At the March 11 Westfield City Council meeting, President Mark Keen took a brief pause before voting yes to approve bonds up to $39 million to fund Grand Junction Park and Plaza. Prior to the meeting, Keen was considered by many in the audience as the swing vote in the matter.
The ordinances approving the financing were passed 4-3, with councilors Joe Edwards, Chuck Lehman and Cindy Spoljaric voting no, all citing the park’s total cost as an issue.
More than 10 years in the making, Grand Junction Park and Plaza will put green space, gathering space and an outdoor music venue in the heart of Westfield’s downtown.
City officials at the meeting vowed that residents would not see a tax hike because the city will use tax increment financing to pay back the bonds, which will be when once the project is built out. And if TIF district money doesn’t cover the cost, officials said local income tax dollars will be used.
John Rogers, Westfield’s director of enterprise development, said based on projections, there should be no issue with paying back the bonds with TIF money, because revenues from the TIF districts are expected to grow by nearly $3 million in the next five years. Rogers said an even stronger projection shows more than $20 million in the same amount of time.
Residents and business owners spoke during a public hearing. Eleven spoke against the project and eight spoke in favor of it. Most speaking against said the overall cost was too high, while others pointed to the Grand Park sports complex as an example of an economic development project that didn’t perform as quickly or as well as the city projected. Those speaking in favor were primarily business owners who said they started or moved their business to Westfield with the anticipation of Grand Junction being successful, or were members of the Grand Junction Task Group, a collection of residents and stakeholders who originally got the project off the ground several years ago.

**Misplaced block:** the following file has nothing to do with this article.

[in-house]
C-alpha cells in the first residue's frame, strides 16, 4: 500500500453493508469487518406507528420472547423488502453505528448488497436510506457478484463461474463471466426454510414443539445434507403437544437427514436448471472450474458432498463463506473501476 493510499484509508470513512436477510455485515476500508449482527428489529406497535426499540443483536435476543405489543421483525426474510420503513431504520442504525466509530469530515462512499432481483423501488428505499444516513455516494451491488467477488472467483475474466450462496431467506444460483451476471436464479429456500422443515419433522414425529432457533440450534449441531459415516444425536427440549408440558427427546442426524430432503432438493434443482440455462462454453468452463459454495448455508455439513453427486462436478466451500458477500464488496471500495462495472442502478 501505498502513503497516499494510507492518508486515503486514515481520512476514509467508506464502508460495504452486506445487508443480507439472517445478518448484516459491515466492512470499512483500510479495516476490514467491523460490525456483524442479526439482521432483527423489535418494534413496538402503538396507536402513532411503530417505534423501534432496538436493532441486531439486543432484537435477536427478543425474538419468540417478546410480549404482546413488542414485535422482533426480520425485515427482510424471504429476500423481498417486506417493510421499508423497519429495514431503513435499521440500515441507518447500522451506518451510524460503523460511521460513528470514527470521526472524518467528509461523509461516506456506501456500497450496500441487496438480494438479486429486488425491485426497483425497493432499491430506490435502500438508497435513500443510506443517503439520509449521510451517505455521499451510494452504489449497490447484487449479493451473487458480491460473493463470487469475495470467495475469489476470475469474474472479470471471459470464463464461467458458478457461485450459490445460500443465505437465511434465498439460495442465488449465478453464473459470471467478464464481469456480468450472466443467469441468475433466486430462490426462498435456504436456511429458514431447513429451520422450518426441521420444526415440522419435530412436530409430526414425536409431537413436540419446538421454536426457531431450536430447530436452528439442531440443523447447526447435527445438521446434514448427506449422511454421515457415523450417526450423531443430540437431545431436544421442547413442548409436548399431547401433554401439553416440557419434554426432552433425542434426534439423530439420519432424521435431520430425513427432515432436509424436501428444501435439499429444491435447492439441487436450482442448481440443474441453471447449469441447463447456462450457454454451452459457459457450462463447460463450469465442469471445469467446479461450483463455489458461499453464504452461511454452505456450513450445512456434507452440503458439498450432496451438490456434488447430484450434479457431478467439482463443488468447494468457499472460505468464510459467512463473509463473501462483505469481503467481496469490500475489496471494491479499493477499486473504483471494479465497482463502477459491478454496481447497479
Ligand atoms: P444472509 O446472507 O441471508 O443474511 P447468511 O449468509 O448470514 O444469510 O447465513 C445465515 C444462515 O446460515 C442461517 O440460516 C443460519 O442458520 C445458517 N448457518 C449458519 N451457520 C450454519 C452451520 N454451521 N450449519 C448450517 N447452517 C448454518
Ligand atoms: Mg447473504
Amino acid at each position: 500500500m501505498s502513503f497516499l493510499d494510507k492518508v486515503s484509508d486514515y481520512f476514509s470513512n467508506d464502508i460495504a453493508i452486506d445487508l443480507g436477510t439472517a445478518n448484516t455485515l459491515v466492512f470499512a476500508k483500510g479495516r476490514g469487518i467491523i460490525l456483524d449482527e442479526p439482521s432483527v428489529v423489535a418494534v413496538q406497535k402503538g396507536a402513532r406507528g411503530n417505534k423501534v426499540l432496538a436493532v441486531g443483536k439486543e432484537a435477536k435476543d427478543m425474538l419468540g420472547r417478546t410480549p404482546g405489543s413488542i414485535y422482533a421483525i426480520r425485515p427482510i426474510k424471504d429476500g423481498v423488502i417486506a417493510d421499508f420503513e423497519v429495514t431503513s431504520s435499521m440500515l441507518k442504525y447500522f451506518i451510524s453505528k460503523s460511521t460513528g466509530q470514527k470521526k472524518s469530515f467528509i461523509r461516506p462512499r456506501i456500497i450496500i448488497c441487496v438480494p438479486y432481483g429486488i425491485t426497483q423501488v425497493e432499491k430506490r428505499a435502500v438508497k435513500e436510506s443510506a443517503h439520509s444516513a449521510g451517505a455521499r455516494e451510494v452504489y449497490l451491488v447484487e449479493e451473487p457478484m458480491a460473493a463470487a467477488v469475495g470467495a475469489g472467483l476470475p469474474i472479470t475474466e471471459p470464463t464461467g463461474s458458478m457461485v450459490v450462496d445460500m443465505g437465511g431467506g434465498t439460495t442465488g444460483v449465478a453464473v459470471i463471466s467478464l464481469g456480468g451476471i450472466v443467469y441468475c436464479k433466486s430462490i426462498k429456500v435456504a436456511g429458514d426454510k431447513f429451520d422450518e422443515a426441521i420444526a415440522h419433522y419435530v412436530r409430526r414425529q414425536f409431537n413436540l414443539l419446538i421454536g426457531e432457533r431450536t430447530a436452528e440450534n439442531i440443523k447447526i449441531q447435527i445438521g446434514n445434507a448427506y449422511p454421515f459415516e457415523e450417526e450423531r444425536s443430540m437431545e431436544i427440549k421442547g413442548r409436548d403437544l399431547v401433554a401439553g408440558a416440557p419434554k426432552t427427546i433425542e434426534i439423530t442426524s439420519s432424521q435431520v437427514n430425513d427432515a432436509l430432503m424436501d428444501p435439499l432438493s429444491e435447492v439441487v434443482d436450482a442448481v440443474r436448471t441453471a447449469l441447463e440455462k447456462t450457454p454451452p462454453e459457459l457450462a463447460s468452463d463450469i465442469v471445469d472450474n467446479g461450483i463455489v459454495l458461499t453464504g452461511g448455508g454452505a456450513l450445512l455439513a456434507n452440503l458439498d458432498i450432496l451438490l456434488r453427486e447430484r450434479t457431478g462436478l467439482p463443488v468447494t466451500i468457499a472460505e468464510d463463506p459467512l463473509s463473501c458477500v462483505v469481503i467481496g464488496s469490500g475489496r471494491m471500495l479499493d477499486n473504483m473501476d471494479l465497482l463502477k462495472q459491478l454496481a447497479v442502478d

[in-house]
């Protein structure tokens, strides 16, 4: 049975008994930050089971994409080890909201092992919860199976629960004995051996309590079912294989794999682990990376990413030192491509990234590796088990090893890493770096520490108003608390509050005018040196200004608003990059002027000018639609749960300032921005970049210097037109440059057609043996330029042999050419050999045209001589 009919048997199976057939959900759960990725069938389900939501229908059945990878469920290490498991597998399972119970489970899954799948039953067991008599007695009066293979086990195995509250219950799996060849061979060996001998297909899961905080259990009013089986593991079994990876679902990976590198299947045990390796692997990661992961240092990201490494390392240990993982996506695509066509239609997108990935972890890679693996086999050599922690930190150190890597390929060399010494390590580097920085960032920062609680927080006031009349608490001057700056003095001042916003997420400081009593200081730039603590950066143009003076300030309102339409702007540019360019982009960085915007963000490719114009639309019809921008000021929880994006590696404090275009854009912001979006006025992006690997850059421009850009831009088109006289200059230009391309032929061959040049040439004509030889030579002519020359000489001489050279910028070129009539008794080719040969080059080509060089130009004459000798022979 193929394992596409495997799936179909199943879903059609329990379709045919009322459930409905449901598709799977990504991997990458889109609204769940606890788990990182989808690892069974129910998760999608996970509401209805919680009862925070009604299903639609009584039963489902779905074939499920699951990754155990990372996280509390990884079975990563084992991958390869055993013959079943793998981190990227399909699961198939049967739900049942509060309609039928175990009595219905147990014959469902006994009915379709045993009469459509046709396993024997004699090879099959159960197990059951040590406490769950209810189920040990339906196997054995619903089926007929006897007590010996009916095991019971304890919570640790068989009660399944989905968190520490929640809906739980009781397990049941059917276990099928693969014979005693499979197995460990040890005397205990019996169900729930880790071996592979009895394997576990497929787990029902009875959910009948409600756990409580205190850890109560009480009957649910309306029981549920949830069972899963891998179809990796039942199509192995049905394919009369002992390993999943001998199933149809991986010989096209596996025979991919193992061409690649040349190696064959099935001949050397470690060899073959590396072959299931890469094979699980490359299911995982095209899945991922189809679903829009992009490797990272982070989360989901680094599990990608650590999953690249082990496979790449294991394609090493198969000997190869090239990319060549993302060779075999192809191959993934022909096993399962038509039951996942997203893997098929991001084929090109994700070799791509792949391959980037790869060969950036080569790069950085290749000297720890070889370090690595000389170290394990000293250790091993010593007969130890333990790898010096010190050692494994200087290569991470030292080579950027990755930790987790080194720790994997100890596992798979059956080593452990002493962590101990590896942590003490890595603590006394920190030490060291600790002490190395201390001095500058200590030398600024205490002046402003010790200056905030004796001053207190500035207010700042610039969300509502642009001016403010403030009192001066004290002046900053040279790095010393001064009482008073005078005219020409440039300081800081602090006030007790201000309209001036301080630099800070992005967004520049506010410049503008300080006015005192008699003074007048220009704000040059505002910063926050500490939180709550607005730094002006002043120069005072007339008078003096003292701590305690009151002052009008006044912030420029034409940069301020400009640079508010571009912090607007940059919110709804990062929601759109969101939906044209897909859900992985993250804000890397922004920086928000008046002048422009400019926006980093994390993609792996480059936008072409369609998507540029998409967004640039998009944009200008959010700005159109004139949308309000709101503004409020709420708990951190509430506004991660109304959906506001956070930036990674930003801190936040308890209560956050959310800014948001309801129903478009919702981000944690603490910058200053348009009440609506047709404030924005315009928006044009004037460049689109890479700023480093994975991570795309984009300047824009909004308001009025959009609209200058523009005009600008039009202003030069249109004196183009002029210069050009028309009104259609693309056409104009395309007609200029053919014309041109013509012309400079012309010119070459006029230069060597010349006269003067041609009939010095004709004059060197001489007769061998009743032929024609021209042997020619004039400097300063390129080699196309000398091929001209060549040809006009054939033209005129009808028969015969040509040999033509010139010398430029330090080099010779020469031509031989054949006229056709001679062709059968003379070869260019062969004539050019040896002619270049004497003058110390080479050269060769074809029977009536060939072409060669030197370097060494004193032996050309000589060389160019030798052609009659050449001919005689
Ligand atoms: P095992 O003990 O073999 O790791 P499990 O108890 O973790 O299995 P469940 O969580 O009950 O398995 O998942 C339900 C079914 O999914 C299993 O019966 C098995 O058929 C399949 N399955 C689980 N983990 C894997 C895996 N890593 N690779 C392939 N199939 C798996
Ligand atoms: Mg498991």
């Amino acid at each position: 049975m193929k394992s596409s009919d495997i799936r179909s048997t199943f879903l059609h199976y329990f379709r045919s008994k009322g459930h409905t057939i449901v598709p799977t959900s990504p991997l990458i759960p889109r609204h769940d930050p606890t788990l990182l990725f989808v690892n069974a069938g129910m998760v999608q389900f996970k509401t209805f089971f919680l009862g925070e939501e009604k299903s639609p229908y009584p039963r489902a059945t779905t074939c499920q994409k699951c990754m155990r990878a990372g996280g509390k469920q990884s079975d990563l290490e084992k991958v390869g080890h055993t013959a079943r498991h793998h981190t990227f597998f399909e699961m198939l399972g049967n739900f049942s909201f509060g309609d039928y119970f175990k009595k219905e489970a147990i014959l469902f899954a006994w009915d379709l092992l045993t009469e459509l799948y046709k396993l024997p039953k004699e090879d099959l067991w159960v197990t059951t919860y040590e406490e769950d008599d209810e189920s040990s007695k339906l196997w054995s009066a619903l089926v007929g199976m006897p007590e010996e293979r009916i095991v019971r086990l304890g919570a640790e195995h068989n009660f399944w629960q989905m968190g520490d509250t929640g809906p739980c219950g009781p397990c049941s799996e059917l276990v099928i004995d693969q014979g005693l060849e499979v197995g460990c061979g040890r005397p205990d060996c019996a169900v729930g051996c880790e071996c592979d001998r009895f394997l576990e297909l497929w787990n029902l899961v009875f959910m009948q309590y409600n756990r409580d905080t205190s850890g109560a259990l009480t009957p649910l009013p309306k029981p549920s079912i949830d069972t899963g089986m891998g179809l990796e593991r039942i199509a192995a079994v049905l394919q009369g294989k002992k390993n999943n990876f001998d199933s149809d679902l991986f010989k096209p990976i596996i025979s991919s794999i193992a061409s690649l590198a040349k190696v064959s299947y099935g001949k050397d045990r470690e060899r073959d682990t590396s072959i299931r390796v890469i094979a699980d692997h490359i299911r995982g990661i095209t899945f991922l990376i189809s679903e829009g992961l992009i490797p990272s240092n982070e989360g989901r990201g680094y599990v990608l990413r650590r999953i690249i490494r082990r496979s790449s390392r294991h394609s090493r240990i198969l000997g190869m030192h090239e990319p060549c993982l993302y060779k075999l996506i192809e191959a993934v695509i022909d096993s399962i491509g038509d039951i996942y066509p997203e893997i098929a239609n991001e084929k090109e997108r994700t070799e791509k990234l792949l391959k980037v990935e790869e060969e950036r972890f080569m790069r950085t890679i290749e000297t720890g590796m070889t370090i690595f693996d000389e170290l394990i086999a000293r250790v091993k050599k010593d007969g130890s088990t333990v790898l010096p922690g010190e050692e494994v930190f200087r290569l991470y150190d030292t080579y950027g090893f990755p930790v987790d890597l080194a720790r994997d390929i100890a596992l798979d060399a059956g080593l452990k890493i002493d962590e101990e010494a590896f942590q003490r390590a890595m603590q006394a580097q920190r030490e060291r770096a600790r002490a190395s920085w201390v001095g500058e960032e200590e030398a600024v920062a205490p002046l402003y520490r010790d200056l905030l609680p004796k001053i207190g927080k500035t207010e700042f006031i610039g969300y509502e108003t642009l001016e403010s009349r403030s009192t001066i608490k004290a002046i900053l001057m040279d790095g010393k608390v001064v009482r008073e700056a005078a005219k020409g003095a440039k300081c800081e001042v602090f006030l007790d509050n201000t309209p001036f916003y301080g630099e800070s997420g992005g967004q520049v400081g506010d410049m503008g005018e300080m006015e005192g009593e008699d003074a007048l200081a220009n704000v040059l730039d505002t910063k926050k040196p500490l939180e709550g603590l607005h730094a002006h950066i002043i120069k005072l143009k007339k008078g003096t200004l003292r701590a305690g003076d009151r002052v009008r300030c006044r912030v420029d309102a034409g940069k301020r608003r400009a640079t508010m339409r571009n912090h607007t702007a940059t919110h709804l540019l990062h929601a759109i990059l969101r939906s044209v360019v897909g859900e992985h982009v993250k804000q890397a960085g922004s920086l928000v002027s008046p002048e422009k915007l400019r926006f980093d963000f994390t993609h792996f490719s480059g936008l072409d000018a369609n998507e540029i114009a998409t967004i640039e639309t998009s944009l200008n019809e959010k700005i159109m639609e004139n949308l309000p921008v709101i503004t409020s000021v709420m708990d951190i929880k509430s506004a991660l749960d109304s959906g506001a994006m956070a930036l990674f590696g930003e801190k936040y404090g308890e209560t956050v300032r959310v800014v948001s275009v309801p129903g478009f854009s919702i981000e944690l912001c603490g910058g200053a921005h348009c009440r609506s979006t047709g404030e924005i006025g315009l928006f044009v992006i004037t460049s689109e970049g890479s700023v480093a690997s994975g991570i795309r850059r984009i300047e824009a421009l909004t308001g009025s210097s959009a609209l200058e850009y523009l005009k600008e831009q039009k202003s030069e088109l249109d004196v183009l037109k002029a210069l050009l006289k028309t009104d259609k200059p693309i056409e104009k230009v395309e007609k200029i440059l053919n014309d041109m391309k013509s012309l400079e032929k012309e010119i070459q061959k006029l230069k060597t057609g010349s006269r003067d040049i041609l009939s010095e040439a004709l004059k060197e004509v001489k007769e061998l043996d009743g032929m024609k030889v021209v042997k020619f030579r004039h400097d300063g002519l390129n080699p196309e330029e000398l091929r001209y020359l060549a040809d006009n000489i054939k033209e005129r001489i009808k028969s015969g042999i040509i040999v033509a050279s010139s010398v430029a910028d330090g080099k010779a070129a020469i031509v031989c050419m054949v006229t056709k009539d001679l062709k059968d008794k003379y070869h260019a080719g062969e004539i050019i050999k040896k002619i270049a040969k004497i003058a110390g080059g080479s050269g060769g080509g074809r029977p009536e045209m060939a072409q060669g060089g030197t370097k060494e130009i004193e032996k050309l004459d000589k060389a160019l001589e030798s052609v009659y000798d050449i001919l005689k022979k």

Resident Ron Thomas said since Westfield became a city, its debt has grown exponentially.
“Our community was established back in 1834, 185 years ago. In the past 12 years, we’ve been a city, but our debt in that first 173 years was only $10 million total,” Thomas said. “We’re now somewhere, with this (project), around $200 million. What is the rush of continuing to grow that debt so quickly? We don’t need to be Carmel with $1.3 billion in another 10 years.”
Melanie Miles, resident and owner of Rail restaurant on Park Street, spoke in favor of the project as a business owner. Her restaurant is just west of where the plaza will be built.
“My husband Toby and I opened Rail five years ago this April. We knew (opening the restaurant) was going to be a little bit of a challenge because we saw businesses come and go,” Miles said. “We would even joke and say, ‘We’ll build it and hopefully make it until Grand Junction Plaza happens,’ but there is some truth in that. (Downtown business owners) have all invested our own money. We’re busy every Friday and Saturday. We’re packed, but that’s not enough. You have to be busy every lunch, every weeknight dinner.
“We built our businesses in anticipation of what’s to come. We’ve been waiting. It’s not some giant monstrosity, it’s a park where people can bring their families, hang out and listen to music.”
Edwards said although he wants the park and plaza to be built, he agreed with some residents that the project might be too convoluted or overy ambitious, and that simplifying the design could save money.
Spoljaric said her issues rose from repeatedly asking for an annual operating costs figure but never receiving one. She was told for the first time at the meeting, just before voting, that the anuual cost was estimated at $700,000.
Lehman, whose no vote drew surprised responses from meeting attendees, did not expound on his reasons but said he thought speakers during the public hearing made some good points and that he’d be happy to talk to anyone on his concerns or reasoning at a later time.
Councilor Jim Ake was frustrated by accusations that the city had not been transparent enough or did not offer enough opportunity for public input.
“We’ve been at this 12 years or longer. It’s been vetted,” he said. “We’ve had public meetings about this, and to have doubts at the 11th hour doesn’t get us anywhere. This has been an open process all the way through, and the people I’ve talked to are tired of waiting. The park will only cost more as we go forward. This is a very important phase for our city to go through in terms of economic development.”
City officials said construction of Grand Junction Park and Plaza could start as early as this summer for a projected completion date of summer 2021.